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How to Normalize The Infertility Conversation

FertileGirl's founder on how to take the shame out of your conversations.

How to Normalize The Infertility Conversation

Allison Kasirer and her husband, Jonathan, were in their late 20s when they decided to try for a baby. They were both young and healthy, so they assumed they would be pregnant within two or three months. But after seven months of disappointments, Allison knew: it was time to get some answers.

The doctor told them that, by now, 80 percent of couples their age would have conceived a child. “My naïve and sunny outlook had been dwindling over those seven months, but in one sentence—it was almost completely wiped away,” Allison said. She and her husband were diagnosed with “unexplained infertility,” a diagnosis that was ever-difficult to cope with. How could they fix a problem that they didn’t understand? And so, the treatments began.

Allison started with intrauterine insemination (IUI) -- three rounds of it. All were unsuccessful. She also was put on Clomid, a drug that made her produce and drop more than just one egg per cycle. Then came IVF, which took a toll on her body. As her health deteriorated, she learned her first egg transfer didn’t take. The second ended in an early miscarriage. The third, however, worked, and Allison welcomed a set of healthy twin boys this week!

These unanticipated challenges led Allison to create an online community -- starting with an Instagram feed -- for other women who, like her, battle infertility. To her, FertileGirl exists because infertility is way more common than society tends to let on. “The mission is to change the conversation from isolating, confusing and stressful to one that is hopeful, rewarding and empowering,” she said.

This week, FertileGirl launched a website to complement its Instagram feed and debuted a variety of nutrition bars for pre-pregnancy women. Allison hopes that she can help women support each other through the pre-pregnancy period and create a consumer brand that speaks to this community in a way that hasn’t been done before.

We asked Allison to answer a few questions about fertility and to give us tips on how to normalize the (in)fertility conversation.

What kind of a stigma did your infertility have in your own mind? How did you feel about admitting or talking about it?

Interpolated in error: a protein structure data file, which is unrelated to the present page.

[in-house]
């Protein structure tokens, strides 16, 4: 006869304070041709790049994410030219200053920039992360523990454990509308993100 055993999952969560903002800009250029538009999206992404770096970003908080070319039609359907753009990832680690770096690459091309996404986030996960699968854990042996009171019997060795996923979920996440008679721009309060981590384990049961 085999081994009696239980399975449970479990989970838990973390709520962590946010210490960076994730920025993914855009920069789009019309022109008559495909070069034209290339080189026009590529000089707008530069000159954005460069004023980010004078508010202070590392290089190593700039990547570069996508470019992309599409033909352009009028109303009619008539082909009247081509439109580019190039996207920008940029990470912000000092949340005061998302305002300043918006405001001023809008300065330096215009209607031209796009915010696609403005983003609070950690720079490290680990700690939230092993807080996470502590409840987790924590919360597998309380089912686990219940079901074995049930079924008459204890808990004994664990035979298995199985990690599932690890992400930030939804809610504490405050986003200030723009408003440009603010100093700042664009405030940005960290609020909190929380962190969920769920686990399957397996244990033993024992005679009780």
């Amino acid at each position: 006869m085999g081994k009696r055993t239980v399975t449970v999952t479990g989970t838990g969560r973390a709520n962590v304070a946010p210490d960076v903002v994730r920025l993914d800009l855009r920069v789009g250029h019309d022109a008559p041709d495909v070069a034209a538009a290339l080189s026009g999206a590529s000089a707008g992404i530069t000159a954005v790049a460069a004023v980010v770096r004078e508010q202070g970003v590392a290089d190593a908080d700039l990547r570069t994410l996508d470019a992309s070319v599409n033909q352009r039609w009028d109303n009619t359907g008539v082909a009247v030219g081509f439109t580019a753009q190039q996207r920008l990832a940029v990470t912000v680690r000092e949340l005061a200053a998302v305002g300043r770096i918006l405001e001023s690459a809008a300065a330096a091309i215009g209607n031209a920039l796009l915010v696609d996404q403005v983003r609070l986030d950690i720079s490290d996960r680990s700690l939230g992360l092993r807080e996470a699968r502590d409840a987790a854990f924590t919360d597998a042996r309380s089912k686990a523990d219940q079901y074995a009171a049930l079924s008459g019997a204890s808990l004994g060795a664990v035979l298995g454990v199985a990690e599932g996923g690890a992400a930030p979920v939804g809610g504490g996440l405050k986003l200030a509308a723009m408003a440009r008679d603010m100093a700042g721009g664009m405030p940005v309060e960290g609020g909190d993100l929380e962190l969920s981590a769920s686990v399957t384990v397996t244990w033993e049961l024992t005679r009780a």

For many months, I did not share. It was a really lonely and isolating place. My initial excitement of starting a family had morphed into anxiety and depression. Of course, Jonathan was extremely supportive, but what’s difficult is that women themselves typically bear the physical and social burden of infertility (even in cases of male factor infertility). I felt like something was wrong with me—something was broken.

In almost every other arena of my life, I was able to work hard, surmount obstacles, and reach my goals. This “type A” methodology was all I knew; so I decided to use it to my advantage, reading and researching everything I could get my hands on. While this eventually went on to spur some real lifestyle changes (diet, acupuncture, exercise), it also led me to stop treating fertility like a big secret. I started talking to friends, specialists and anyone that would listen. I became empowered by this support and felt my typical optimistic outlook beginning to return.

Why is having a community of women going through the same process so helpful?

Here’s the reality: one in eight couples struggle to get pregnant or to sustain a pregnancy. There are couples that fall outside of this statistic that also experience anxiety, confusion and isolation when trying to conceive. With those numbers, we know there are many people out there with similar experiences. However, it takes a community to bring people together. That’s why FertileGirl is here—because through community, we can empower and inspire. We can also give back, which is why we’ve made a philanthropic partnership with Baby Quest Foundation, which provides financial assistance to those who cannot afford the high costs of fertility treatments.